Commemorating the final year of the Great War
The fighting on the Western Front and in the Middle East that raged during 1917 continued into the early months of 1918. A major consequence of the bitter fighting in France and Belgium the previous year had been the enormous casualties. With fewer men voluntarily enlisting in the Australian Imperial Force, the Australian government held a second vote on conscription. As it had the previous year, the issue of conscription polarised the nation along sectarian, class and political lines, and was narrowly rejected a second time.
The Centenary of WWI: 1918 stamp issue, released on 2 October 2018 and designed by Lisa Christensen of Three Branches Design, charts some of the major events and themes from this final year of the war, as well as a key figure. The stamp photographs are from the collection of the Australian War Memorial.
The stalemate ends
On the Western Front, the year began with a major German offensive that successfully ended the stalemate of trench warfare. Following the collapse of the Eastern Front, more than a million German soldiers were transferred to the west for an offensive that sought to split the British and French Armies along the Somme River and capture the vital logistical centre of Amiens. Having entered the war on the side of the allied forces, US troops had not yet arrived in France to help stem the German onslaught. The Germans began their offensive in March 1918 and succeeded in advancing to within artillery range of Amiens.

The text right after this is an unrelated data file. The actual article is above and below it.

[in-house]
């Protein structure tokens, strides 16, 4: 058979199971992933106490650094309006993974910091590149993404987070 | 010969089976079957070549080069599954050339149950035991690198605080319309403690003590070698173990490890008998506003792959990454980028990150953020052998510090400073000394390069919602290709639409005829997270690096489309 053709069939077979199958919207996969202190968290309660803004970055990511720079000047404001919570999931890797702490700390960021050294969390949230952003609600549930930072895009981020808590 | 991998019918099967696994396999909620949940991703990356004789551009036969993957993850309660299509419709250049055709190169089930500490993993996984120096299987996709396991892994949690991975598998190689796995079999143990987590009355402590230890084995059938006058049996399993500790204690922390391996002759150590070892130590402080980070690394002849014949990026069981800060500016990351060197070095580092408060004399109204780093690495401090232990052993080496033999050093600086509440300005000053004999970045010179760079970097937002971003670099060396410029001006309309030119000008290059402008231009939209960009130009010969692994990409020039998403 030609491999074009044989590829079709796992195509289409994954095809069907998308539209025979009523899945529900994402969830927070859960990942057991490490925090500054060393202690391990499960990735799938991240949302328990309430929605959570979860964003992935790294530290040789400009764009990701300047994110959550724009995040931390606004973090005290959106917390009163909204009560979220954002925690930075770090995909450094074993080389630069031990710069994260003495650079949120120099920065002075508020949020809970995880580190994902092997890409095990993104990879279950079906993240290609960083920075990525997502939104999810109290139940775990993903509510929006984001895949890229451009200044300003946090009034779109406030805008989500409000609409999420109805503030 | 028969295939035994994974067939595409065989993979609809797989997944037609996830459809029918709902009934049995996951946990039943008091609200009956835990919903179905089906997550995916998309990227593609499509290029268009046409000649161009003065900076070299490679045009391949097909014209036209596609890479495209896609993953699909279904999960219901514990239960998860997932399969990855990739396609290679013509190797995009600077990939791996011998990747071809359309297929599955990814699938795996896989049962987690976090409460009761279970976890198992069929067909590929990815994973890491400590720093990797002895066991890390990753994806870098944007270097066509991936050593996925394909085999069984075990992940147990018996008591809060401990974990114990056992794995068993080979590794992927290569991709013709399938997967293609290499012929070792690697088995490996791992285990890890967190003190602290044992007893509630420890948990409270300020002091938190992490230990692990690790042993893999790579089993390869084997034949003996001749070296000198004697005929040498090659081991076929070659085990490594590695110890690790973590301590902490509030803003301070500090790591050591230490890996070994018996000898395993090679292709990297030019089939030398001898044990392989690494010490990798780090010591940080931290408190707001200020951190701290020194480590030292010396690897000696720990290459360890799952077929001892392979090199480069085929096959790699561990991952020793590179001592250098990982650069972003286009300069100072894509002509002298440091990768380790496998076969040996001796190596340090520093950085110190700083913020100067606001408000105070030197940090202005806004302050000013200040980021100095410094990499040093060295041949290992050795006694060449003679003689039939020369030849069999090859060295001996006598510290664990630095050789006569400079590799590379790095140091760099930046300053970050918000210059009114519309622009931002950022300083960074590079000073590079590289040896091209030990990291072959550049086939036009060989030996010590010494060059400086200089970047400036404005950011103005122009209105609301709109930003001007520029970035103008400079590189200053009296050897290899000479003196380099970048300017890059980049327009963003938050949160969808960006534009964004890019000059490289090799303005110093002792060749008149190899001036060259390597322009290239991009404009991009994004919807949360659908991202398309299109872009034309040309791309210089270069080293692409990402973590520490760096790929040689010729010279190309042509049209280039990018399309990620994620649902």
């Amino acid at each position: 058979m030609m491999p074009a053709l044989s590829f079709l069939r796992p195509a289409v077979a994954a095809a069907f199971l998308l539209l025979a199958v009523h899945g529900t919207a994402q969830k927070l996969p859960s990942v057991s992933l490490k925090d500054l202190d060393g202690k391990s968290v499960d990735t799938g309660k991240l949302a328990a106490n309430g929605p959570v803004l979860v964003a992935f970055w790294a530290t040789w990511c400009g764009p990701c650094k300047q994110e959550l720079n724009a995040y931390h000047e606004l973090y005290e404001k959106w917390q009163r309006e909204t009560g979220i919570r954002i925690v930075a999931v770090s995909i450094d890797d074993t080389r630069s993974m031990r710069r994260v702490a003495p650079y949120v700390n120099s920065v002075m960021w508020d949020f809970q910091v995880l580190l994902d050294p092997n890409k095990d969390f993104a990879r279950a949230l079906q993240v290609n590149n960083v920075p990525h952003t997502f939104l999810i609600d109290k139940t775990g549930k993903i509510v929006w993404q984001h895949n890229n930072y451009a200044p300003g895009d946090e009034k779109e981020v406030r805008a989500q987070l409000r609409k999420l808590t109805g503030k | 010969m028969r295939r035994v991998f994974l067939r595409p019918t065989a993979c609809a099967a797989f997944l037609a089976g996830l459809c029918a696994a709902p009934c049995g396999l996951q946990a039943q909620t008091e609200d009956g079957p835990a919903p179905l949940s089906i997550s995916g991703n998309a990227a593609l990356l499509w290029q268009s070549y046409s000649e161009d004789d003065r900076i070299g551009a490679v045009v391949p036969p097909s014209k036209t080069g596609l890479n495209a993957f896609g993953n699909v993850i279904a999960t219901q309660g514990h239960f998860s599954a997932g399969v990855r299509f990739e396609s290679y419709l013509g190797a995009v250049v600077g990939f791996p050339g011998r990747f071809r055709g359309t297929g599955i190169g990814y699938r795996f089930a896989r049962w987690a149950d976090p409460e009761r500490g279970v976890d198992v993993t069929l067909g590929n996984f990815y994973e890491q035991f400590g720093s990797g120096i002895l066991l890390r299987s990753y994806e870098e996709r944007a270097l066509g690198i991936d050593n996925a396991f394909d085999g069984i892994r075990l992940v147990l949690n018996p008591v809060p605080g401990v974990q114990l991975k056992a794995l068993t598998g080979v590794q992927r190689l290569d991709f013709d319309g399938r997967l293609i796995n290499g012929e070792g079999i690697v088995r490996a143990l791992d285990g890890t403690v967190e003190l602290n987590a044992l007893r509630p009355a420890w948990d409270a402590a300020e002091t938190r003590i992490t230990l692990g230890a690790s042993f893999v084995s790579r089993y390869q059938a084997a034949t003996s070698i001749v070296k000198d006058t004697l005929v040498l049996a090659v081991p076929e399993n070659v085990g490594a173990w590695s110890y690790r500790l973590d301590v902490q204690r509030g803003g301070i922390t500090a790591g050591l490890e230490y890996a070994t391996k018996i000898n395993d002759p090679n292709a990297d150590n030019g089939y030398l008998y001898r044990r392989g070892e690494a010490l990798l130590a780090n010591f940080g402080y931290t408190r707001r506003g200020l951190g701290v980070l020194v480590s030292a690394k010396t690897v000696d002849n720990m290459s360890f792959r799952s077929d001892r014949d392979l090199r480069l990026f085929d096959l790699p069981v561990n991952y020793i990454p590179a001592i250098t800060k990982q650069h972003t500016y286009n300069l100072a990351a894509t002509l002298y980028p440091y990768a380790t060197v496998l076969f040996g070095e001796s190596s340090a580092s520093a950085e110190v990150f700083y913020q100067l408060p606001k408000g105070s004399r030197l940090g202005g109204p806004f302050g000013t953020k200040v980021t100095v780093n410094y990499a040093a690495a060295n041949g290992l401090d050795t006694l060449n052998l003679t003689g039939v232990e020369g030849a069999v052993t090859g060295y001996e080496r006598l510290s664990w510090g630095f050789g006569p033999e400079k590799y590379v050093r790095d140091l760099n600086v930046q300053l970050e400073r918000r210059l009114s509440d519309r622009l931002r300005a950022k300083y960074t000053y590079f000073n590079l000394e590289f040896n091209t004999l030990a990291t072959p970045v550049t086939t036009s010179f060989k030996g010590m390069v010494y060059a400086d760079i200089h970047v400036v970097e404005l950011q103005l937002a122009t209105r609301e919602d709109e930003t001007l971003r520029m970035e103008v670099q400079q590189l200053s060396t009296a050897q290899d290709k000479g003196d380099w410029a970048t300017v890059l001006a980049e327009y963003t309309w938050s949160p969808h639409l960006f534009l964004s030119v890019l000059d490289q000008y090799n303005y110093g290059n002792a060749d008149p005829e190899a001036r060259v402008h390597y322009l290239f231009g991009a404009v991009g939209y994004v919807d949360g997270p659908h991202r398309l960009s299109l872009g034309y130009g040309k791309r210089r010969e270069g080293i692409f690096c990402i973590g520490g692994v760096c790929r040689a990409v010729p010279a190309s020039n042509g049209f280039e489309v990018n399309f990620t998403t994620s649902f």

Australian troops were in Belgium and spared the German offensive that fell on British forces on the old 1916 battlefields. They were rushed to defend Amiens alongside other British formations, fighting notable actions at Dernancourt and Hangard Wood in the opening weeks of April 1918. German troops succeeded in capturing the town of Villers-Bretonneux but were ejected by Australians from the 13th and 15th Brigades on the evening of 24¬–25 April 1918 (the third anniversary of the Gallipoli landings). With the Germans unable to advance any farther, Amiens was saved and the line stabilised, and the allied armies began preparations for a counter-offensive.